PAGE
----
Explainer: Scientology’s Sea Organization

Don’t let the nautical name throw you: Most members of the Church of Scientology’s Sea Organization – reserved for the … Continued

Don’t let the nautical name throw you: Most members of the Church of Scientology’s Sea Organization – reserved for the “singularly most dedicated” of the religious order – live on land. They do, however, wear maritime-style uniforms and have ranks, according to Scientology.org.

Another fun fact: Initiates to Sea Org, as it’s called, are required to sign a symbolic “one-billion-year pledge” to serve the religion. Many people outside the church view the pledge as a basic, if not exploitative, employment contract. Sea Org workers are allotted a weekly allowance of between $24 and $50, according to Sea Org’s Wikipedia page.

Formed in 1967 by the Scientology founder and science-fiction author L. Ron Hubbard, Sea Org initially consisted of a fleet of ships in the ocean reserved for educating the top-tier members of the church.

Only nine years after its formation, the church sold the ships and set up shop at various stations on land, a decision at least partially driven by the formation of families, which the church considers distractions from Sea Org. In the 1980s the fleet was reduced to a single ship called Freewinds that trolled the Caribbean carrying out “advanced research operations” (in addition to serving as a venue for Tom Cruise’s birthday party). Then, in 2008, Freewinds was sealed off for asbestos contamination.

The church’s less-than-transparent explanation of what goes on in Sea Org has been filled in with accounts from former Scientology members and newspaper reports describing forced abortions, child brainwashing, and a military-like lifestyle.

Follow Gregory Thomas on Twitter: @gregrthomas

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  • mhorns_1

    Read “Space” by James Mitchner and you will be treated to a well-thought-out description of what a sham hides under this bogus religion.

  • EuroAm

    Lincoln was right…some of the people can be fooled all of the time…

  • codyoliver23

    Love how people from other religions come on here to bash Scientology and call it a cult and their members crazy. While i will agree with you on how completely ludicrous the “religion” is, it however is no more far fetched than a woman taking dietary advice from a talking snake that causes the rest of humanity from that moment forward to be born into a world with original sin and be condemned to hell before you even take a breath but somehow god loves us all? All of this happening while “god” apparently sits up stairs and watches and knows everything that has happened, that is happening, or that is going to happen. All religions are cults. Religion is here for those that are too weak to cope with reality and need the euphoric sense of false security thinking that someday they will have eternal life in paradise to help them keep their minds off the fact that their lives are not near as important or fulfilling as they would like.

  • codyoliver23

    Learn to read. If i said all religions were cults and pointless, why would I in turn follow the Muslim faith? Need to work on your responses when you completely contradict my point while trying to belittle me. If i’m a ‘loser” by your standards, than they didn’t even let you in the race kid. Haha

  • abcd4

    I think more people tend to have issues with scientology, less for their actual beliefs, but more so for the financial requirements to learn the teachings of their church as well as their practices against those who have left the church.

  • monkfish21

    I think it’s because it arose from a bar bet between science fiction writers. And while that’s not been absolutely proven, there are records written L. Ron Hubbard stating he could found a religon as a way to make a lot of money. That part is indisputable.

  • Samson151

    I understand Tom is asking for a refund because his Thetans failed to warn him about the divorce…

  • lostinthemiddle

    Sea Org. is slavery alive and well in the US. This tiny post does nothing to reveal the true horrors of this group.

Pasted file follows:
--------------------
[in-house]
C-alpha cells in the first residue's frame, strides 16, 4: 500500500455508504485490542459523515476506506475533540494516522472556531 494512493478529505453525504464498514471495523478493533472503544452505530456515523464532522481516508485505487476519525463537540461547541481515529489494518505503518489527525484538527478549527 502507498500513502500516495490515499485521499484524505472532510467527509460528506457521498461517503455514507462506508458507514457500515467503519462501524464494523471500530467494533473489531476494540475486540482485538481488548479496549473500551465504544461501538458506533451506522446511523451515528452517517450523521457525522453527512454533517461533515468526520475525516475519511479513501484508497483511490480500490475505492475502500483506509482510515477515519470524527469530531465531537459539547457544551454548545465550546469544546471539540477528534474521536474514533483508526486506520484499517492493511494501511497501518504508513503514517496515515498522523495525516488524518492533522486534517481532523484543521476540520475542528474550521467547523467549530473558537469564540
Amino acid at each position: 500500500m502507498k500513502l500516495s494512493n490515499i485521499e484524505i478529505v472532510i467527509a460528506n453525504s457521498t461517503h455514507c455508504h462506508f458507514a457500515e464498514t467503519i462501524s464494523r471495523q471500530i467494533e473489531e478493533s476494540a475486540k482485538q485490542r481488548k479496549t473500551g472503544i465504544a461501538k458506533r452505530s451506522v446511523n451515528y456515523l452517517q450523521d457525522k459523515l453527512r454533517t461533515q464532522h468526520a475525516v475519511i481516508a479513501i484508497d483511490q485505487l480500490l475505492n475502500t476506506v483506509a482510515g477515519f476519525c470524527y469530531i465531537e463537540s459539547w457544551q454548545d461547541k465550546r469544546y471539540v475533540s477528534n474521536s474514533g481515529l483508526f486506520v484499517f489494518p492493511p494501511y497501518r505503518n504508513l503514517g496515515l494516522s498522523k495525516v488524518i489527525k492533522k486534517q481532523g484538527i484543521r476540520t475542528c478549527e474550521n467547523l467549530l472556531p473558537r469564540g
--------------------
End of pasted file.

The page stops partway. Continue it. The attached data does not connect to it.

• Va029

    Wackos ruined Clearwater Beach, Fla.

  • hyperion

    Another reason is that Scientologists actively seek to impose their religious limitations on others. Where Jews (such as myself) and Muslims do not eat pork, we don’t actively attempt to prevent or discourage others from doing so. Scientology, by contrast, actively attempts to lobby against the use of psychiatric medications, going so far as to try to sponsor laws that make it difficult for parents to leave their kids’ Ritalin prescription with the school nurse to dispense in the afternoon, and putting out publications (often through thinly disguised front groups like CCHR) to try to convince people to stop taking their medications.

    There have been incidents where Scientologists or their family members have died from seizures (since most anticonvulsants are also used as psychiatric medication) or who have experienced violent psychotic episodes as a result of stopping medication that they needed to be taking.

    And most disturbingly, Scientology’s focus on psychiatry seems to be deliberately aimed at attracting mentally unstable individuals who are far more vulnerable and more easily preyed upon by cult leaders.

  • edbyronadams

    At least the Genesis story hearkens to the fundamental dilemma of humankind. We developed our big brains and the way to knowledge through some troubling propensities toward hierarchy and xenophobia. That is a form of original sin or as they call it in my religion, fundamental darkness.

  • nightjoe

    Scientology is just confused interpretation from other religions mixed with fantastic planet. A fool and their money are soon parted.

  • felstar

    Which is true science or religion? Which religion is true if science is not? The way they conflict either all are true or none are true. All religions cannot be true in the same reality.

    However there is no reason that there has to be only one reality. There may be multiple realities in what science has come to refer to as the multiverse.

    Different outcomes branch off into different universes or realities. There is no reason that realities need to be either completely separate from each other or completely the same. Rather there may be a kind of co-mingling where by realities intersect at many places and part at others.

    At church, realities divulge allowing each religion to be true for its believers. Conversely non-believers are not affected by the religions of others having their own realities to insulate them from vengeful gods not theirs.

    Science, by its nature, must exist in many if not all realities. It is not changeable or dependent on belief. It sets the ground rules that differing realities must adhere to. This brings the obvious question as to the validity of miracles. Can miracles happen without breaking the rules of science?